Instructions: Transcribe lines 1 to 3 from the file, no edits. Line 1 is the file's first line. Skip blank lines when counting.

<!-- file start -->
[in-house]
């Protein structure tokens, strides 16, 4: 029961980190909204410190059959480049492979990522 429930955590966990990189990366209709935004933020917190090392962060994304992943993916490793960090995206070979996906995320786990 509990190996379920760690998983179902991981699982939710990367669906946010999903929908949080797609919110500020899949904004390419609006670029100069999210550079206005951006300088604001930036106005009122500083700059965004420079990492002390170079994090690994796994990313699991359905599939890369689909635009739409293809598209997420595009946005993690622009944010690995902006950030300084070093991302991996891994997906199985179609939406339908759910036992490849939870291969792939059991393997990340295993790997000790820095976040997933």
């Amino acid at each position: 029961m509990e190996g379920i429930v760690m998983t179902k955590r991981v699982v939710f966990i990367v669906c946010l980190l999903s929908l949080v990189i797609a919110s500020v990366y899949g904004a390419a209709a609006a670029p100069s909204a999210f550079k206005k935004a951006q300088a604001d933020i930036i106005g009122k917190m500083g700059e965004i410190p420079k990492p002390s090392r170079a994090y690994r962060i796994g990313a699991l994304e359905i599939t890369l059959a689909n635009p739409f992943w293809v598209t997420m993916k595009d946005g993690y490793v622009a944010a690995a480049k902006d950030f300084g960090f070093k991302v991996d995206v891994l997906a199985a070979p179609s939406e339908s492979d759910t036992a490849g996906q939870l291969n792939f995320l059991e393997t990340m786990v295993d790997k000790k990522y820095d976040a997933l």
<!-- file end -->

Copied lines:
[in-house]
């Protein structure tokens, strides 16, 4: 029961980190909204410190059959480049492979990522 429930955590966990990189990366209709935004933020917190090392962060994304992943993916490793960090995206070979996906995320786990 509990190996379920760690998983179902991981699982939710990367669906946010999903929908949080797609919110500020899949904004390419609006670029100069999210550079206005951006300088604001930036106005009122500083700059965004420079990492002390170079994090690994796994990313699991359905599939890369689909635009739409293809598209997420595009946005993690622009944010690995902006950030300084070093991302991996891994997906199985179609939406339908759910036992490849939870291969792939059991393997990340295993790997000790820095976040997933």
């Amino acid at each position: 029961m509990e190996g379920i429930v760690m998983t179902k955590r991981v699982v939710f966990i990367v669906c946010l980190l999903s929908l949080v990189i797609a919110s500020v990366y899949g904004a390419a209709a609006a670029p100069s909204a999210f550079k206005k935004a951006q300088a604001d933020i930036i106005g009122k917190m500083g700059e965004i410190p420079k990492p002390s090392r170079a994090y690994r962060i796994g990313a699991l994304e359905i599939t890369l059959a689909n635009p739409f992943w293809v598209t997420m993916k595009d946005g993690y490793v622009a944010a690995a480049k902006d950030f300084g960090f070093k991302v991996d995206v891994l997906a199985a070979p179609s939406e339908s492979d759910t036992a490849g996906q939870l291969n792939f995320l059991e393997t990340m786990v295993d790997k000790k990522y820095d976040a997933l």